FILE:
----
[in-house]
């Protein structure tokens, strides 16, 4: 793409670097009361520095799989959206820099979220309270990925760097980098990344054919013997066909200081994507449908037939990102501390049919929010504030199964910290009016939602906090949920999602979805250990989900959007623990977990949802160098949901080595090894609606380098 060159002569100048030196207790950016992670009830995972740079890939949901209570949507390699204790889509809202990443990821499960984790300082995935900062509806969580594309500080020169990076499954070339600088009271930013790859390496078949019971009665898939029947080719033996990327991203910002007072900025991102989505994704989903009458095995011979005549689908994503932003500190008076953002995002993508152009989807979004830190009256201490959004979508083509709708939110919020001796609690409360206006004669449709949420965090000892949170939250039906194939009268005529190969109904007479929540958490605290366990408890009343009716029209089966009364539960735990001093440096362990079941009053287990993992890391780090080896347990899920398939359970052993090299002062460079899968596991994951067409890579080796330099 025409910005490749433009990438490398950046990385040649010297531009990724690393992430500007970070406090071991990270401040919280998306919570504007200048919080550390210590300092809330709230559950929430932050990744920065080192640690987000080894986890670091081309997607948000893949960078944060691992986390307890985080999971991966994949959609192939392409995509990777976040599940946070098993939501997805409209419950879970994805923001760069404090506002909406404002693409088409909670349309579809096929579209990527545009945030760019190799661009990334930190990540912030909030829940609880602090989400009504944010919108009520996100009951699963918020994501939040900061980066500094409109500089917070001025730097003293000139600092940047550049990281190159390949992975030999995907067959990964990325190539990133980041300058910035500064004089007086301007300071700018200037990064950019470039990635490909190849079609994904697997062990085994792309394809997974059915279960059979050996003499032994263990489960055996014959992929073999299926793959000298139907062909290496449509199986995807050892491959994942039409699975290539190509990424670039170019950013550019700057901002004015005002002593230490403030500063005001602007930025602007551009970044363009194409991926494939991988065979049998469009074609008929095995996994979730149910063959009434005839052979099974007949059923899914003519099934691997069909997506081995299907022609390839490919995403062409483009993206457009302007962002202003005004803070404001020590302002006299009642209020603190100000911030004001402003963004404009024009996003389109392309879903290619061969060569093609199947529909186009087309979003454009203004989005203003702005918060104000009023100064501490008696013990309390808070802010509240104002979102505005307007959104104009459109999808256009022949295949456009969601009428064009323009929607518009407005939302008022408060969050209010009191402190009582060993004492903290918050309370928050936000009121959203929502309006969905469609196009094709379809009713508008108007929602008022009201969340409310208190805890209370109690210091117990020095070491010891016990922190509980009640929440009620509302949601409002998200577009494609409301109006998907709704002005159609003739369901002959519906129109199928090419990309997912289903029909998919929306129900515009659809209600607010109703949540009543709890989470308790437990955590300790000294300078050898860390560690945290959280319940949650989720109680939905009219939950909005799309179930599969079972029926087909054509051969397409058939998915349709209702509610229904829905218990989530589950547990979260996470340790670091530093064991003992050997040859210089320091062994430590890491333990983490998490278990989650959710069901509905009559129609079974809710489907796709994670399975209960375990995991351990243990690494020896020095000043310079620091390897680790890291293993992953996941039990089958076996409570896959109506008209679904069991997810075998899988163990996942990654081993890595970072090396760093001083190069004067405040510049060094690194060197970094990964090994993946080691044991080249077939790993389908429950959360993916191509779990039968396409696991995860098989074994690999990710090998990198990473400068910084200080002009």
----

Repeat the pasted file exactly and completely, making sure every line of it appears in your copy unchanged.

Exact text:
[in-house]
């Protein structure tokens, strides 16, 4: 793409670097009361520095799989959206820099979220309270990925760097980098990344054919013997066909200081994507449908037939990102501390049919929010504030199964910290009016939602906090949920999602979805250990989900959007623990977990949802160098949901080595090894609606380098 060159002569100048030196207790950016992670009830995972740079890939949901209570949507390699204790889509809202990443990821499960984790300082995935900062509806969580594309500080020169990076499954070339600088009271930013790859390496078949019971009665898939029947080719033996990327991203910002007072900025991102989505994704989903009458095995011979005549689908994503932003500190008076953002995002993508152009989807979004830190009256201490959004979508083509709708939110919020001796609690409360206006004669449709949420965090000892949170939250039906194939009268005529190969109904007479929540958490605290366990408890009343009716029209089966009364539960735990001093440096362990079941009053287990993992890391780090080896347990899920398939359970052993090299002062460079899968596991994951067409890579080796330099 025409910005490749433009990438490398950046990385040649010297531009990724690393992430500007970070406090071991990270401040919280998306919570504007200048919080550390210590300092809330709230559950929430932050990744920065080192640690987000080894986890670091081309997607948000893949960078944060691992986390307890985080999971991966994949959609192939392409995509990777976040599940946070098993939501997805409209419950879970994805923001760069404090506002909406404002693409088409909670349309579809096929579209990527545009945030760019190799661009990334930190990540912030909030829940609880602090989400009504944010919108009520996100009951699963918020994501939040900061980066500094409109500089917070001025730097003293000139600092940047550049990281190159390949992975030999995907067959990964990325190539990133980041300058910035500064004089007086301007300071700018200037990064950019470039990635490909190849079609994904697997062990085994792309394809997974059915279960059979050996003499032994263990489960055996014959992929073999299926793959000298139907062909290496449509199986995807050892491959994942039409699975290539190509990424670039170019950013550019700057901002004015005002002593230490403030500063005001602007930025602007551009970044363009194409991926494939991988065979049998469009074609008929095995996994979730149910063959009434005839052979099974007949059923899914003519099934691997069909997506081995299907022609390839490919995403062409483009993206457009302007962002202003005004803070404001020590302002006299009642209020603190100000911030004001402003963004404009024009996003389109392309879903290619061969060569093609199947529909186009087309979003454009203004989005203003702005918060104000009023100064501490008696013990309390808070802010509240104002979102505005307007959104104009459109999808256009022949295949456009969601009428064009323009929607518009407005939302008022408060969050209010009191402190009582060993004492903290918050309370928050936000009121959203929502309006969905469609196009094709379809009713508008108007929602008022009201969340409310208190805890209370109690210091117990020095070491010891016990922190509980009640929440009620509302949601409002998200577009494609409301109006998907709704002005159609003739369901002959519906129109199928090419990309997912289903029909998919929306129900515009659809209600607010109703949540009543709890989470308790437990955590300790000294300078050898860390560690945290959280319940949650989720109680939905009219939950909005799309179930599969079972029926087909054509051969397409058939998915349709209702509610229904829905218990989530589950547990979260996470340790670091530093064991003992050997040859210089320091062994430590890491333990983490998490278990989650959710069901509905009559129609079974809710489907796709994670399975209960375990995991351990243990690494020896020095000043310079620091390897680790890291293993992953996941039990089958076996409570896959109506008209679904069991997810075998899988163990996942990654081993890595970072090396760093001083190069004067405040510049060094690194060197970094990964090994993946080691044991080249077939790993389908429950959360993916191509779990039968396409696991995860098989074994690999990710090998990198990473400068910084200080002009």